Babies' Brains Show Social Skills Linked to Second Language Learning
[Source Science Daily]
New findings by researchers at the Institute for Learning & Brain Sciences (I-LABS) at the University of Washington demonstrate for the first time that an early social behavior called gaze shifting is linked to infants’ ability to learn new language sounds.
Babies about 10 months old who engaged in more gaze shifting during sessions with a foreign language tutor showed a boost in a brain response that indicates language learning, according to the study, which is published in the current issue of Developmental Neuropsychology.
“Our study provides evidence that infants’ social skills play a role in cracking the code of the new language,” said co-author Patricia Kuhl, co-director of I-LABS.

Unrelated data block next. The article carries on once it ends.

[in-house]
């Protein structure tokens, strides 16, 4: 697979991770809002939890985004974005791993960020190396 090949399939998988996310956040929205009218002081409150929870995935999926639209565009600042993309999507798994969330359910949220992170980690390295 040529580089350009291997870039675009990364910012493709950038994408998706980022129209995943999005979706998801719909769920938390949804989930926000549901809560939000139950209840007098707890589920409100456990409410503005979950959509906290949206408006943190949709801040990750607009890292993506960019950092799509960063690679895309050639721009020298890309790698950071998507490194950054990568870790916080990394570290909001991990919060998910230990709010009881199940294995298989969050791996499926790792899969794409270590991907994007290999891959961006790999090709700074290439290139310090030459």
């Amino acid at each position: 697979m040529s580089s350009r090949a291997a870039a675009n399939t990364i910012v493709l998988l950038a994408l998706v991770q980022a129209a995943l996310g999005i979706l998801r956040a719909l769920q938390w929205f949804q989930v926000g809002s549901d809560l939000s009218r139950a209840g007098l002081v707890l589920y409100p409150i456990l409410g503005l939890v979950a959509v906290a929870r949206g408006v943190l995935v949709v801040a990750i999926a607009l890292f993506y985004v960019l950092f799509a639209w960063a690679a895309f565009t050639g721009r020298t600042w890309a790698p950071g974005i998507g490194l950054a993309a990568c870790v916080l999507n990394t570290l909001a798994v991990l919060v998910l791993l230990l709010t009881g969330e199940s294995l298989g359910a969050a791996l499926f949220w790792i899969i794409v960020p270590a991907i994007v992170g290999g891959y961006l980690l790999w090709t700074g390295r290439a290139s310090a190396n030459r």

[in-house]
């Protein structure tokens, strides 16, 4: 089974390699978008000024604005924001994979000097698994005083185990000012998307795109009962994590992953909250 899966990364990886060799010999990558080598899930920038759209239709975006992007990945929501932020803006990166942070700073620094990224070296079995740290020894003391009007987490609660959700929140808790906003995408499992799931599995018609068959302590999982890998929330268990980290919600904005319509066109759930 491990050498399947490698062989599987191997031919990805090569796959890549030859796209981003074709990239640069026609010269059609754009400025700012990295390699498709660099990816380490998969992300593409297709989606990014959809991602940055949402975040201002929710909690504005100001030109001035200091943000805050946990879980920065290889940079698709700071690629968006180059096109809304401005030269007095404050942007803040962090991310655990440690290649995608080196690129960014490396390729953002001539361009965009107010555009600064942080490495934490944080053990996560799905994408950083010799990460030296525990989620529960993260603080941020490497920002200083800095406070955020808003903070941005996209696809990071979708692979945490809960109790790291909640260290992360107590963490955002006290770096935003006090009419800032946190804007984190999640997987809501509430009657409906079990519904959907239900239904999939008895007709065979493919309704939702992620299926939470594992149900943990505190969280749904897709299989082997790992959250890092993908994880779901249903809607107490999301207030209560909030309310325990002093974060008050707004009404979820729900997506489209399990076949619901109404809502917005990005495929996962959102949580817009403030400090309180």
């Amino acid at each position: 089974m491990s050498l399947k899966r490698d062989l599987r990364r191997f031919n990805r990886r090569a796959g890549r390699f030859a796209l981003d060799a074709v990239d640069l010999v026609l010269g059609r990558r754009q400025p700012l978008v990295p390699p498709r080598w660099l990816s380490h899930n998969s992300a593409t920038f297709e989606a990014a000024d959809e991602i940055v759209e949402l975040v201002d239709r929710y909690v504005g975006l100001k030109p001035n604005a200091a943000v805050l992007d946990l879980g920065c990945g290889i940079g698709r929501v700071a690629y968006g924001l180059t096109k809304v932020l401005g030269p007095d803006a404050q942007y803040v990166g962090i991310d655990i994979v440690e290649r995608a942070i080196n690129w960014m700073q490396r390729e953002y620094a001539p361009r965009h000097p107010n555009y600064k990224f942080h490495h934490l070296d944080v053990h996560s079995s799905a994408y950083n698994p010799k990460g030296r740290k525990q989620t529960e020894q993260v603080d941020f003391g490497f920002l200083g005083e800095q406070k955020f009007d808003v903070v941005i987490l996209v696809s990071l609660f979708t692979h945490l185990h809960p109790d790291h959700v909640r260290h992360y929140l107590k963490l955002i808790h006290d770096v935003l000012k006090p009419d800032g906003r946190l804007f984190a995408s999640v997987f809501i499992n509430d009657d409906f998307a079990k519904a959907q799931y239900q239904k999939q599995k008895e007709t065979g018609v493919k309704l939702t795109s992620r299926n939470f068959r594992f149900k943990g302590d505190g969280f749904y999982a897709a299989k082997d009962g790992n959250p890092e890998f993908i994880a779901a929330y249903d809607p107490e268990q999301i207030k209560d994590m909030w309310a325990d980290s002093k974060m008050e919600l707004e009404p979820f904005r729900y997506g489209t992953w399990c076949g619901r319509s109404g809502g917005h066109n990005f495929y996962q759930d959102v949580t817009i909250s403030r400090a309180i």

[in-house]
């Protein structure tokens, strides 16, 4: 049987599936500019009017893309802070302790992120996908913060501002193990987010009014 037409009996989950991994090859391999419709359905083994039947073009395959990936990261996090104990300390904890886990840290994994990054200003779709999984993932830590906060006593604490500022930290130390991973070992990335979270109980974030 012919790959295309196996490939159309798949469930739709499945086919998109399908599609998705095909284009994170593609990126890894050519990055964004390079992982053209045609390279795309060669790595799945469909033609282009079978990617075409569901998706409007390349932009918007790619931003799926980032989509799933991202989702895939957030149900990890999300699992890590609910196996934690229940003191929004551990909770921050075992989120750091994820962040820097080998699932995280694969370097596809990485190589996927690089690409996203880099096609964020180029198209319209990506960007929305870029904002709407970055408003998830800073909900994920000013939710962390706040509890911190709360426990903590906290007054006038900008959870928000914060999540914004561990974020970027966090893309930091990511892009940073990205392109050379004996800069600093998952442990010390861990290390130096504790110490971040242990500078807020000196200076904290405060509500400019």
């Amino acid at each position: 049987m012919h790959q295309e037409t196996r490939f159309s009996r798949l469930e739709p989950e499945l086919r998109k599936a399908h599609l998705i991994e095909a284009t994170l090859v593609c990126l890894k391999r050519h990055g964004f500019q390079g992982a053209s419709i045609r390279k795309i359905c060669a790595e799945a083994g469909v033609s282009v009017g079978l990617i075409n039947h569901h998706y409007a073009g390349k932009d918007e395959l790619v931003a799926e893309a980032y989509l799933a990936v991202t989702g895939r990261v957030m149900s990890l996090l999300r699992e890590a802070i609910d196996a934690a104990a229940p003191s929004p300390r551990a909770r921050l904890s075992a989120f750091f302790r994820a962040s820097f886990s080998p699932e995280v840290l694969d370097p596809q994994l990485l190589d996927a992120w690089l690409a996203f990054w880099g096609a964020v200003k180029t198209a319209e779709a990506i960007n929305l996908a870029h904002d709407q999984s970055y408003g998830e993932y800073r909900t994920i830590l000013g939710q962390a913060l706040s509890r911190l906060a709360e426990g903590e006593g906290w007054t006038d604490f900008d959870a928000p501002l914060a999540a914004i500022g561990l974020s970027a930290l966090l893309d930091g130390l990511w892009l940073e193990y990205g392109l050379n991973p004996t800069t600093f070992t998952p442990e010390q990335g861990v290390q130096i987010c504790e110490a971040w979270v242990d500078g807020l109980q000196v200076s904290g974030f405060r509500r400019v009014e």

“We found that the degree to which infants visually tracked the tutors and the toys they held was linked to brain measures of infant learning, showing that social behaviors give helpful information to babies in a complex natural language learning situation,” Kuhl said.
Gaze shifting, when a baby makes eye contact and then looks at the same object that the other person is looking at, is one of the earliest social skills that babies show.
“These moments of shared visual attention develop as babies interact with their parents, and they change the baby’s brain,” said co-author Rechele Brooks, research assistant professor at I-LABS.
Read the Rest of this Article on Science Daily
PediaStaff is Hiring!All Jobs
PediaStaff hires pediatric and school-based professionals nationwide for contract assignments of 2 to 12 months. We also help clinics, hospitals, schools, and home health agencies to find and hire these professionals directly. We work with Speech-Language Pathologists, Occupational and Physical Therapists, School Psychologists, and others in pediatric therapy and education.